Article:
Yet another DCF77 decoder. This one is intended for the Raspberry Pi platform but might work on other devices using GPIO pins too.
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README.md

dcf77pi

Yet another DCF77 decoder. This one is intended for the Raspberry Pi platform but might work on other devices using GPIO pins too.

For the Raspberry Pi, connect a stand-alone DCF77 receiver to a GPIO communication pin (default is 17) and the GPIO GND/3.3V pins (not 5V, this will break the Raspberry Pi).

An example schematics of a receiver is shown in receiver.fcd which can be shown using the FidoCadJ package.

The software comes with three binaries and a library:

  • dcf77pi : Live decoding from the GPIO pins in interactive mode. Useable keys are shown at the bottom of the screen. The backspace key can be used to correct the last typed character of the input text (when changing the name of the log file).
  • dcf77pi-analyze filename : Decode from filename instead of the GPIO pins. Output is generated in report mode.
  • readpin [-qr] : Program to test reading from the GPIO pins and decode the resulting bit. Send a SIGINT (Ctrl-C) to stop the program. Optional parameters are:
    • -q do not show the raw input, default is to show it.
    • -r raw mode, bypass the normal bit reception routine, default is to use it.
  • libdcf77.so: The shared library containing common routines for reading bits (either from a log file or the GPIO pins) and to decode the date, time and third party buffer. Both dcf77pi and dcf77pi-analyze use this library. Header files to use the library in your own software are supplied.

The meaning of the keywords in config.json is:

  • pin = GPIO pin number (0-65535)
  • iodev = GPIO device number (FreeBSD only)
  • activehigh = pulses are active high (true) or passive high (false)
  • freq = sample frequency in Hz (10-155000)
  • outlogfile = name of the output logfile which can be read back using dcf77pi-analyze (default empty). The log file itself only stores the received bits, but not the decoded date and time.

Depending on your operating system and distribution, you might need to copy config.json.sample to config.json (in the same directory) to get started. You might also want to check and update the provided configuration to match your setup.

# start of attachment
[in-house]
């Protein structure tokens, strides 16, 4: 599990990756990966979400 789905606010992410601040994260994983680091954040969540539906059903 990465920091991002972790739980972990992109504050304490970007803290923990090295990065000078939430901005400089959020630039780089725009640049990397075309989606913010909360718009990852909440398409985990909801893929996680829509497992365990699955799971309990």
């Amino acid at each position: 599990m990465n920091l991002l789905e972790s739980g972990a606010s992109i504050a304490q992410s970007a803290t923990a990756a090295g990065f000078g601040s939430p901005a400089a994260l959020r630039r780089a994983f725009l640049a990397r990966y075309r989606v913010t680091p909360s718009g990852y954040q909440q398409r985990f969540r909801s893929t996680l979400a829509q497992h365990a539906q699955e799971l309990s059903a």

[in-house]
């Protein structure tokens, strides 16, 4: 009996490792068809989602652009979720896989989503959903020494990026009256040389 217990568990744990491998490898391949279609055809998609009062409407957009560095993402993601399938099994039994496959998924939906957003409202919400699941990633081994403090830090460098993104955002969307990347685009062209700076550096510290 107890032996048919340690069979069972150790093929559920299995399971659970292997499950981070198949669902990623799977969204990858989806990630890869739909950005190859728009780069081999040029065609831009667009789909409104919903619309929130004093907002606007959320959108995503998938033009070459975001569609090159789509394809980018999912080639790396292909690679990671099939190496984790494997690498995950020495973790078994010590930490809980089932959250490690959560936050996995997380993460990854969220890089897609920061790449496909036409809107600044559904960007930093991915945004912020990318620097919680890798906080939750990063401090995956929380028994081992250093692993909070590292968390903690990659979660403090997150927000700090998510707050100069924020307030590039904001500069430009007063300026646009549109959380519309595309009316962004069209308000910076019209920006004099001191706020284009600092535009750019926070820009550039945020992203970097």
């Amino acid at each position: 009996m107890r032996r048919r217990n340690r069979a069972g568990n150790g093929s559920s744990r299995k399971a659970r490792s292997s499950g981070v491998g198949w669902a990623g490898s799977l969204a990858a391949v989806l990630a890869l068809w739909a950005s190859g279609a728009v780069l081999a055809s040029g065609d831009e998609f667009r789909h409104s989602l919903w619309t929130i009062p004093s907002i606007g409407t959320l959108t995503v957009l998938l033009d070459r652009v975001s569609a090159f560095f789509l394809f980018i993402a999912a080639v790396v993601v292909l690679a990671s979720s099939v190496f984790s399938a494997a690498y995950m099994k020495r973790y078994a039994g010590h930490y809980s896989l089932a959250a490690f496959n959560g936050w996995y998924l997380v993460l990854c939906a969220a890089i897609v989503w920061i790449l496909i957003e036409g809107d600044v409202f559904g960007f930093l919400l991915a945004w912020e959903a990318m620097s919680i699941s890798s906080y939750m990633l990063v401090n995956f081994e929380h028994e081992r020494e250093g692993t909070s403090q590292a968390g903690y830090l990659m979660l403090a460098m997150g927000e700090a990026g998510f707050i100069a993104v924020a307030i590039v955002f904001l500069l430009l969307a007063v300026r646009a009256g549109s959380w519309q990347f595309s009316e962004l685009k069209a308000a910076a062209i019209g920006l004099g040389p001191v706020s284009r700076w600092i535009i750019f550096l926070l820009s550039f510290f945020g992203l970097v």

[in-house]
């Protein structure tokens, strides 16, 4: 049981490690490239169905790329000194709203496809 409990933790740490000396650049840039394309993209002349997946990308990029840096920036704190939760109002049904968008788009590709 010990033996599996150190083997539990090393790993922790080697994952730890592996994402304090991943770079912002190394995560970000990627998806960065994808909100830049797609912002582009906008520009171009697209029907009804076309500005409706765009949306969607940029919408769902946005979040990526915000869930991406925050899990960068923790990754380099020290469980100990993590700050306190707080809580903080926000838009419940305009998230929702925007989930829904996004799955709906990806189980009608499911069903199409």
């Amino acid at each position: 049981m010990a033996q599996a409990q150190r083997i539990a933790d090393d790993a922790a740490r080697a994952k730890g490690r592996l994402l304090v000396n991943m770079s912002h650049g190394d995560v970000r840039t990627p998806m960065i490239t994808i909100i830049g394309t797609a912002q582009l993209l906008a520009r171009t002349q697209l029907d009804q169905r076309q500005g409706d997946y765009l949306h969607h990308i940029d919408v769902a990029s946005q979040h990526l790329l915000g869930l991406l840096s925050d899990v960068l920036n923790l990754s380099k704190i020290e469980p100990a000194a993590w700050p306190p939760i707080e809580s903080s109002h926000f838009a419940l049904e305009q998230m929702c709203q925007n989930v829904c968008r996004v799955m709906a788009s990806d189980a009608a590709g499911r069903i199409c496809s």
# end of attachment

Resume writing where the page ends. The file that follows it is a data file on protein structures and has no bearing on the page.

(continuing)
The end of the minute is noted by the absence of high pulses. An absence of low pulses probably means that the transmitter is out of range. Any other situation will result in a logical read error.

With permission (comment 5916), the method described at http://blog.blinkenlight.net/experiments/dcf77/binary-clock is used to receive the bits.

Currently supporrted platforms:

  • FreeBSD, Linux: full support
  • Cygwin, MacOS, NetBSD: supported without GPIO communication for live decoding
  • Windows: only via Cygwin

You will need to install a json-c development package and a package providing pkg-config to get the required header files and the .so library files. For example, on FreeBSD:

% sudo pkg install json-c pkgconf

On Linux, you will also have to install an (n)curses development package using your package manager. For example, on Raspbian:

% sudo apt-get install libncurses5-dev libjson-c-dev pkgconf

To build and install the program into /usr/bin , the library into /usr/lib and the configuration file into /usr/etc/dcf77pi :

% make PREFIX=/usr
% sudo make install PREFIX=/usr

On FreeBSD, dcf77pi and readpin need to be run as root due to the permissions of /dev/gpioc* , but this can be prevented by changing the permissions of the device node:

# chmod 0660 /dev/gpioc*

And to make the change persistent across reboots:

# echo "perm gpioc* 0660" >> /etc/devfs.conf

On Raspbian Linux, the default permissions allow running dcf77pi and readpin as a normal user (typically "pi"), no extra configuration is needed.

Setting the system time via dcf77pi still requires enhanced privileges (e.g., root).